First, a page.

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Demonstrating Just the Right Touch

Blind students show their skills at national literacy competition in L.A.

June 27, 2004|Nikki Usher | Times Staff writer

Ten-year-old Kyra Sweeney likes to read under the covers at night, and there's not much her parents can do about it. Born blind, she uses Braille to read her favorite stories with her fingers -- so the lack of a flashlight doesn't matter to her.

Her voracious appetite for books is part of what helped the Santa Monica elementary school student qualify for the fourth annual National Braille Challenge Invitational, a literacy competition held Saturday at the National Braille Institute of Los Angeles.

After winning statewide competitions that tested their spelling, reading comprehension and proofreading ability, about 60 students in five age groups from around the U.S. and Canada competed Saturday for scholarships and the latest in Braille-technology devices.

The National Braille Institute regards the competition as a way to promote the importance of knowing the symbols that represent written English and to motivate children to improve their reading ability. The students were tested on their ability to type, transcribe and read Braille using a Perkins Brailler, a typewriting device for the blind.

For The Record
Los Angeles Times Friday July 02, 2004 Home Edition Main News Part A Page 2 National Desk 1 inches; 46 words Type of Material: Correction
Braille competition -- An article in Sunday's California section misidentified the Braille Institute of America, which sponsored the National Braille Challenge, as the National Braille Institute. The article also said winners received, among other items, $500 and $1,000 scholarships. They received $1,000 and $5,000 savings bonds.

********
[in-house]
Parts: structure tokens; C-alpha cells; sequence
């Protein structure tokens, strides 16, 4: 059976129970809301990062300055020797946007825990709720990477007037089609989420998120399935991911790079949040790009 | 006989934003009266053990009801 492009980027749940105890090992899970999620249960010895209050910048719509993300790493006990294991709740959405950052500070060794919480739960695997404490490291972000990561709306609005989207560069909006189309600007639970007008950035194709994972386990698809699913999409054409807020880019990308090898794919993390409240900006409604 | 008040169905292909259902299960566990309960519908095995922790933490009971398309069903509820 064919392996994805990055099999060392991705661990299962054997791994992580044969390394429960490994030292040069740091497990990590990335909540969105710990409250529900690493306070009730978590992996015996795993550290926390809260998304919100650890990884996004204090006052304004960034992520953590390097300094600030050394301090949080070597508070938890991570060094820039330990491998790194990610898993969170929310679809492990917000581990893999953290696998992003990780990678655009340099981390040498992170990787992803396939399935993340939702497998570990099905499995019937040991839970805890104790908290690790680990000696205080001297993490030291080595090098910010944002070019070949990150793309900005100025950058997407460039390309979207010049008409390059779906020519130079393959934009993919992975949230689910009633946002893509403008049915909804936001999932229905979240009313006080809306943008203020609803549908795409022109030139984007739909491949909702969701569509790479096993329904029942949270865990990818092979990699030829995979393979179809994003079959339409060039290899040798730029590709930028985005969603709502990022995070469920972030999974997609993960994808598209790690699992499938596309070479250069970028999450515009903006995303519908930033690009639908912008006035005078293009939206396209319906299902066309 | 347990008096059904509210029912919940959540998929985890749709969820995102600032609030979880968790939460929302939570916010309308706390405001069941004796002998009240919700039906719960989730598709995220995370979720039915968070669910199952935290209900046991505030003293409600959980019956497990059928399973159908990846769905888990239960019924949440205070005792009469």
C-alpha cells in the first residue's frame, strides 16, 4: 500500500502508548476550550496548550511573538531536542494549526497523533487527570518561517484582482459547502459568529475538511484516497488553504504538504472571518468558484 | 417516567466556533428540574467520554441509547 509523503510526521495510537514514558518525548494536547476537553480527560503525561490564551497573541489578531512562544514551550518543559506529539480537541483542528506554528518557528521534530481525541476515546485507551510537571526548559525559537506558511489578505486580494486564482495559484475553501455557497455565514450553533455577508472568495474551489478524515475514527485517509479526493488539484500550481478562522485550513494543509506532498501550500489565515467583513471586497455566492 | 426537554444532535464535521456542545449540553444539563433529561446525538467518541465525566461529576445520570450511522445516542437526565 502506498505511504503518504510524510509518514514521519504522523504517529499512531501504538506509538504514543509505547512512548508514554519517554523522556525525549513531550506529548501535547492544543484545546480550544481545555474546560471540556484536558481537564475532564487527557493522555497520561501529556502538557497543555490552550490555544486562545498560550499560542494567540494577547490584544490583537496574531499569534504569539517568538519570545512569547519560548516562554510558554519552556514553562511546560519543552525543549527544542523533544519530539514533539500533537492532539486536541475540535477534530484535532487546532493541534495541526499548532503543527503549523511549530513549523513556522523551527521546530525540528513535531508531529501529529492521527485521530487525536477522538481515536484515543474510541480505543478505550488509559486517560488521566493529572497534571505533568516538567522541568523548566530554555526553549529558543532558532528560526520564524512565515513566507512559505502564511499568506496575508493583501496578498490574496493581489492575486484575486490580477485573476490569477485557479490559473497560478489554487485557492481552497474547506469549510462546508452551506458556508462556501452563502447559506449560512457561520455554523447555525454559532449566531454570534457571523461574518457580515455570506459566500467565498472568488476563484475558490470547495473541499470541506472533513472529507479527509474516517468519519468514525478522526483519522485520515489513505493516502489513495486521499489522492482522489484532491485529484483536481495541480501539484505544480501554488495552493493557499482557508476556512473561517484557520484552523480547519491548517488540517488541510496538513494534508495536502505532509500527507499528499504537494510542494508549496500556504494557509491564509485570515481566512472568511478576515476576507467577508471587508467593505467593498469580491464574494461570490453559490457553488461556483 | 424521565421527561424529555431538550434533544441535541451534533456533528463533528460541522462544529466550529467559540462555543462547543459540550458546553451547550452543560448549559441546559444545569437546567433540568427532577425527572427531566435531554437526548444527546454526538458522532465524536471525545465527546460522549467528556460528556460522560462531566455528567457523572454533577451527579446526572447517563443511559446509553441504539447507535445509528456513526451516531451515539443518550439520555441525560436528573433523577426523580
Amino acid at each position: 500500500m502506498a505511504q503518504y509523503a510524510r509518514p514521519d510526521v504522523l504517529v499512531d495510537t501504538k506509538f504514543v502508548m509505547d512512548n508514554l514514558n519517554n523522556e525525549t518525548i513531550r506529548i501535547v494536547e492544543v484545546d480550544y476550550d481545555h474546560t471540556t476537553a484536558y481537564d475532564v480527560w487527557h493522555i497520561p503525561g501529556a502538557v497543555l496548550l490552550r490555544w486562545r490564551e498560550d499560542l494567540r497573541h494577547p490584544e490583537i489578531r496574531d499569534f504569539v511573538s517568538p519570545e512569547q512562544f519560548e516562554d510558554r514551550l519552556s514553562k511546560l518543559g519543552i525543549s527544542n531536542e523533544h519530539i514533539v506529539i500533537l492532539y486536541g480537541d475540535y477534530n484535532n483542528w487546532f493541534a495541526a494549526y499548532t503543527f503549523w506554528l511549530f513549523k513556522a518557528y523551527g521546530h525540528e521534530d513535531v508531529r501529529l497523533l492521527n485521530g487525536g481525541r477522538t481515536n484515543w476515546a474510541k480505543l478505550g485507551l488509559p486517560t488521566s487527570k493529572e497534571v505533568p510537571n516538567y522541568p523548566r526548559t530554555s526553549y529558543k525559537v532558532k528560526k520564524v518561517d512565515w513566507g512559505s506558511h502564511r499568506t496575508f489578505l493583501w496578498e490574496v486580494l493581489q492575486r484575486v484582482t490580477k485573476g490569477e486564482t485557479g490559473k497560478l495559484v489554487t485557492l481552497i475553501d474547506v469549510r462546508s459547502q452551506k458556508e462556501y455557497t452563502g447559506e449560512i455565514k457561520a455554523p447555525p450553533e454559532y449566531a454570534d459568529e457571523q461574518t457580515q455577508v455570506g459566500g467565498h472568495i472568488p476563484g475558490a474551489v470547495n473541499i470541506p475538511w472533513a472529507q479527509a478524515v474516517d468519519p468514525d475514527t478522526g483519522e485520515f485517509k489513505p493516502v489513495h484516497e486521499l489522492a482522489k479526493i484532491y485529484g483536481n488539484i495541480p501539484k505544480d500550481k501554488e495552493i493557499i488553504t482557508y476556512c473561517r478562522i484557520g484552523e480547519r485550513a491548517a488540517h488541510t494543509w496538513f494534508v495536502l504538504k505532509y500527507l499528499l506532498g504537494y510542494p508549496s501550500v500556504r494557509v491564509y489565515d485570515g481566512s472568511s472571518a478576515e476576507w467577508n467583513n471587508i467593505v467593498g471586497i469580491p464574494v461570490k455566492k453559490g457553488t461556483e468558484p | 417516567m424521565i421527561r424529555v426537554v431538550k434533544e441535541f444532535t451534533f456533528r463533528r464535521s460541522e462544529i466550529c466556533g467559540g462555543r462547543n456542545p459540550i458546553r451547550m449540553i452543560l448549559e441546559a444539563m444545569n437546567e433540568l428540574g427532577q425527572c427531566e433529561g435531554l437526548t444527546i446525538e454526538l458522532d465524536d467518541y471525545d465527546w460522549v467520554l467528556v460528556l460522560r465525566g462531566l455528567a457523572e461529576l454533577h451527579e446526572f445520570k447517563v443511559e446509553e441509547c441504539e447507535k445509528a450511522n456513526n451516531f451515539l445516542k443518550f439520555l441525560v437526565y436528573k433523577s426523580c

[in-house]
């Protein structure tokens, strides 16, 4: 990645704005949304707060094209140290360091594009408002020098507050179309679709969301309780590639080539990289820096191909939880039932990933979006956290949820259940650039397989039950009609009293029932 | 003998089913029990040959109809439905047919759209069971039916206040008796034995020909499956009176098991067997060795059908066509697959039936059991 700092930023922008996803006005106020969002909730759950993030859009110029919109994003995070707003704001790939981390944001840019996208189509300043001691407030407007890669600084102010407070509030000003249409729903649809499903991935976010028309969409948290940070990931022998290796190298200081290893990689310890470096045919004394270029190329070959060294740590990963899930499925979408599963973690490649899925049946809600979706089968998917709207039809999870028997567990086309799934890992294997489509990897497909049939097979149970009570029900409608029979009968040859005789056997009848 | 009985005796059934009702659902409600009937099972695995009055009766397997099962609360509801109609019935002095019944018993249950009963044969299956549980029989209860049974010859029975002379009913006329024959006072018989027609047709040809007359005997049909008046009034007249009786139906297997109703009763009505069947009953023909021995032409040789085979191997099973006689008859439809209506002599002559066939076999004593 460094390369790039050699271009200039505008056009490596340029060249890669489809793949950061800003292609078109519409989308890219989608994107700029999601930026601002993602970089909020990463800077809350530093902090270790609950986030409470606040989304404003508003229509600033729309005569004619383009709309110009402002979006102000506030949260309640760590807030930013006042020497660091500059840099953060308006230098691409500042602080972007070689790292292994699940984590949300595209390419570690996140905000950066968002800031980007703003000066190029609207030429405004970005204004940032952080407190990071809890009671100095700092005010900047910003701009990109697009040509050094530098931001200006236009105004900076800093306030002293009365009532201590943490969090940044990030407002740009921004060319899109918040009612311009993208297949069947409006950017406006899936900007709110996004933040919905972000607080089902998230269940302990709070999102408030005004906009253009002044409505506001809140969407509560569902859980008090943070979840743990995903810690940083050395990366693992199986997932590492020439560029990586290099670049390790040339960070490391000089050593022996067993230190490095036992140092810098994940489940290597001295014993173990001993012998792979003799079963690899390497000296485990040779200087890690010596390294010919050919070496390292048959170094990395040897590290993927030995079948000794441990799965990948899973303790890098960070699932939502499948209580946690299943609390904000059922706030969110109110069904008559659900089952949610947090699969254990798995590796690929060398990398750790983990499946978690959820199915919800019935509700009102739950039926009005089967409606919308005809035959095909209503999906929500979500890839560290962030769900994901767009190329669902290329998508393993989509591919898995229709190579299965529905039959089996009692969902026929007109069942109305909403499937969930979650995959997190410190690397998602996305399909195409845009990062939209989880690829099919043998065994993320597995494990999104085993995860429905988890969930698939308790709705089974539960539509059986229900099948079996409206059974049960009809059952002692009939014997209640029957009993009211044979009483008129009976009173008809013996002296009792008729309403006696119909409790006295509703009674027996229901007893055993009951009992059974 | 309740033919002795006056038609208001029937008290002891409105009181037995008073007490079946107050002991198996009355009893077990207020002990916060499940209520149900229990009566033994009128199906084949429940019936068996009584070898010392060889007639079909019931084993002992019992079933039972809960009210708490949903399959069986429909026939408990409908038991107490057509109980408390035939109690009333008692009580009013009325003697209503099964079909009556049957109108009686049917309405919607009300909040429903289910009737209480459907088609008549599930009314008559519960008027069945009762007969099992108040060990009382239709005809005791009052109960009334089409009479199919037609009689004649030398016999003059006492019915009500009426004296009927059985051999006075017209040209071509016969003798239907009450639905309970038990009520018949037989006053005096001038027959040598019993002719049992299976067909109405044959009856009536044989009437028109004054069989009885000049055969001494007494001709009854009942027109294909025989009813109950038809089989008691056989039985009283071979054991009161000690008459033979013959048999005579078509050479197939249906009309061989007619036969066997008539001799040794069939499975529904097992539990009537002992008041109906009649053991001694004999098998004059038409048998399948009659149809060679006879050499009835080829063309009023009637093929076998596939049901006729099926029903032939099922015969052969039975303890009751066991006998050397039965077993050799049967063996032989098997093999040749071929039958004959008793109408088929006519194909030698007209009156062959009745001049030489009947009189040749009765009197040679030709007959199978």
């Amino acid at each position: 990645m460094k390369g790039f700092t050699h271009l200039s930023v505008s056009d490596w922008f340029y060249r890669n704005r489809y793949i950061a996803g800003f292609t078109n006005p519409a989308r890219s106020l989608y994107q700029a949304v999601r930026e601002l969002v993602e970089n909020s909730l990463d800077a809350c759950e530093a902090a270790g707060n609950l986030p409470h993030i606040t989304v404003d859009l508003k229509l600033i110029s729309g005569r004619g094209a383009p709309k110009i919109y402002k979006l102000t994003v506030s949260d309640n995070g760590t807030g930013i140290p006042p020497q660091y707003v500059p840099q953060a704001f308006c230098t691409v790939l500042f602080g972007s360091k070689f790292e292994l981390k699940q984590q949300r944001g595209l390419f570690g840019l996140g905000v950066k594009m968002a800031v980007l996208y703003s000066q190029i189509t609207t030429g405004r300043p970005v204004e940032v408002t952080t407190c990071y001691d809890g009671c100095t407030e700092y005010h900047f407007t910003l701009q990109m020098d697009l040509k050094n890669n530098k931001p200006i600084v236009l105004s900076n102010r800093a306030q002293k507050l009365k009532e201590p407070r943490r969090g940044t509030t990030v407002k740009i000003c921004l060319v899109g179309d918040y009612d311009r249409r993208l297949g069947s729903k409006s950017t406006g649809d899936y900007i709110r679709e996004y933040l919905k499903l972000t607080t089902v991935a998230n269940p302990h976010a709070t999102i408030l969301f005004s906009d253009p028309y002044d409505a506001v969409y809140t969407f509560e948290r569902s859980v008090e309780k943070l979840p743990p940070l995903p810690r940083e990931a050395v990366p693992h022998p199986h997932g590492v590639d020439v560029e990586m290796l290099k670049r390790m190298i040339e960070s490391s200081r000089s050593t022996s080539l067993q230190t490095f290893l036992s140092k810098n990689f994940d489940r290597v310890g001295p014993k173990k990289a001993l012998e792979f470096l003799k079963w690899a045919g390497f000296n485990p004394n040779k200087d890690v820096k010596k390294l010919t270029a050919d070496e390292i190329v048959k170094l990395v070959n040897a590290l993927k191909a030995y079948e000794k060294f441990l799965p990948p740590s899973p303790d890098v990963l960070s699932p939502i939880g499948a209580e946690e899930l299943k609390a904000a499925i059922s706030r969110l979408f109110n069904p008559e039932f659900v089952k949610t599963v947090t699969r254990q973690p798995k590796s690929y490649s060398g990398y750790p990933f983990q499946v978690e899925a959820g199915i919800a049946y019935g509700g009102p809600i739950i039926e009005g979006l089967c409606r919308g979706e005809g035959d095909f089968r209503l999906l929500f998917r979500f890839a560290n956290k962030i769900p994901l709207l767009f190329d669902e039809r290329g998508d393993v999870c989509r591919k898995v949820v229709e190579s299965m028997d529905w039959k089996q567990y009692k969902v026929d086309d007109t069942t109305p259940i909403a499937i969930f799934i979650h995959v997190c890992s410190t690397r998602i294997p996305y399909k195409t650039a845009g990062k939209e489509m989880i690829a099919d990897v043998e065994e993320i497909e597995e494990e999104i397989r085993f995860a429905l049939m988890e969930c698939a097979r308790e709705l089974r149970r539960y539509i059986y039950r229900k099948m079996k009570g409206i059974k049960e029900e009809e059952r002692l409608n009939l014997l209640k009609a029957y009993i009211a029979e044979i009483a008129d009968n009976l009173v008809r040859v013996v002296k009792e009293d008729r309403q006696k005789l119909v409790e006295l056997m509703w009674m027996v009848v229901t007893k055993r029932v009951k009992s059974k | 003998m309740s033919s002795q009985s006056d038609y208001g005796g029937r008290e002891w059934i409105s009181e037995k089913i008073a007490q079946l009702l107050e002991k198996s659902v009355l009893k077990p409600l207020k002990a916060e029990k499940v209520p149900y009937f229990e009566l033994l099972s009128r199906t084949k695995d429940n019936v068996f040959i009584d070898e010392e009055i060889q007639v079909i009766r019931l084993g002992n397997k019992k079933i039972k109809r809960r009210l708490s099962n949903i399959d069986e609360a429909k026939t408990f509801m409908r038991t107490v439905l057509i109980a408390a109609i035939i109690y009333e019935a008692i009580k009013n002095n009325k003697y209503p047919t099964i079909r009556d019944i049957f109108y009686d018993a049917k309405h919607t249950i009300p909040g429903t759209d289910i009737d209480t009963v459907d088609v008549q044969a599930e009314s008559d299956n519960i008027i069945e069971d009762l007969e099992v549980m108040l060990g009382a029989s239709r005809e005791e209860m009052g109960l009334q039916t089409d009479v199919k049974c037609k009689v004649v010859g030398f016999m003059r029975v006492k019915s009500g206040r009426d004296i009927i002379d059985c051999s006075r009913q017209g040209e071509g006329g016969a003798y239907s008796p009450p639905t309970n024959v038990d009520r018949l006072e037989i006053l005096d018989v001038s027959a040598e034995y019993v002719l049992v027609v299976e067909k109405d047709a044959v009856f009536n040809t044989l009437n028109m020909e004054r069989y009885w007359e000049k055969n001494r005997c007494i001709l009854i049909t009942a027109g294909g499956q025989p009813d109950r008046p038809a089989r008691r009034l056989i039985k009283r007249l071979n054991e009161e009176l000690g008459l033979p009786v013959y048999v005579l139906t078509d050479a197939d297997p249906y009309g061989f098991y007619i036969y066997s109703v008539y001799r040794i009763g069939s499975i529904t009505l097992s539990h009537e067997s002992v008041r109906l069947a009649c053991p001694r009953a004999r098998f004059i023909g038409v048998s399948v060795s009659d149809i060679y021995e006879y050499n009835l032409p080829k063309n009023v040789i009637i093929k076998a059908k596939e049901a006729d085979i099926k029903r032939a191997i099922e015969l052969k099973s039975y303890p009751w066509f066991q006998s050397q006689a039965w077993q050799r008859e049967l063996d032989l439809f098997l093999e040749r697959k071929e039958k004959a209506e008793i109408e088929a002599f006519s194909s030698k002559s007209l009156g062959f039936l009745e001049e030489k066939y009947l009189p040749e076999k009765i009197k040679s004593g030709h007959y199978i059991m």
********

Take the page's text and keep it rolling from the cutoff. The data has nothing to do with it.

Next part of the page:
"For a blind or visually impaired child not to know how to read Braille is like a sighted person not being able to read," said Vicki Liske, the event's coordinator.

There are about 57,000 visually impaired and blind children in the United States. Of those, only 5,322 read Braille, according to the National Braille Institute. Only 32% of blind adults have jobs, but of those, almost all can read Braille, according to the institute.

For Kyra and her mother, Barbara Mathews, the competition is a motivational opportunity, but they're more excited about the chance to meet other families facing similar challenges.

"These are all smart children who happen to be blind," said Mathews. "I can talk to other parents and learn what they're doing for their kids."

Kyra, competing for the third time, has made friends from around the country and keeps in touch with them over the phone. "We can all talk about the same things because we're all blind," she said.

For part of the day, the students were busy clicking away on their Perkins Braillers. They were transcribing stories they'd heard on headphones into Braille, and would be judged according to speed and accuracy.

"Look at their fingers move; it's just amazing. Those things are smoking," said Torcuato Diaz, watching his daughter, Amelia Diaz, 16, compete. He described her as just an ordinary Anaheim High School student who loves singing, practicing her French and going to the mall.

Amelia has been blind since birth, and though she attends mainstream classes, she is appreciative that she can show off her Braille skills. "There aren't really any other academic competitions for just blind kids," she said.

Though the National Braille Institute provides lodging, some parents involved the whole community so their children could participate. Rachel and William Schlichting, from a small town in Missouri, had "bake sale after bake sale" to raise enough money for their daughter, Kelcey, 7.

They watched her read sheets of dots in a speed-reading contest, saying they were honored their child could represent her state. "It's just been amazing to connect with all these parents and give our daughter a chance to do this," said Rachel Schlichting.

Winners of a $1,000 scholarship and a portable Braille note-taker in the apprentice, freshman, sophomore and junior varsity categories were Joy Hu, 9, of Vienna, Va.; Marisa Parker, 10, of Mattapoisett, Mass.; Sarah Wiles, 11, of Longmeadow, Mass.; and Claire Stanley, 16, of Mission Viejo.

In the top age division, a $500 scholarship and a PacMate -- a pocket PC with a Braille display -- went to Christine Parsons, 16, of House Springs, Mo.

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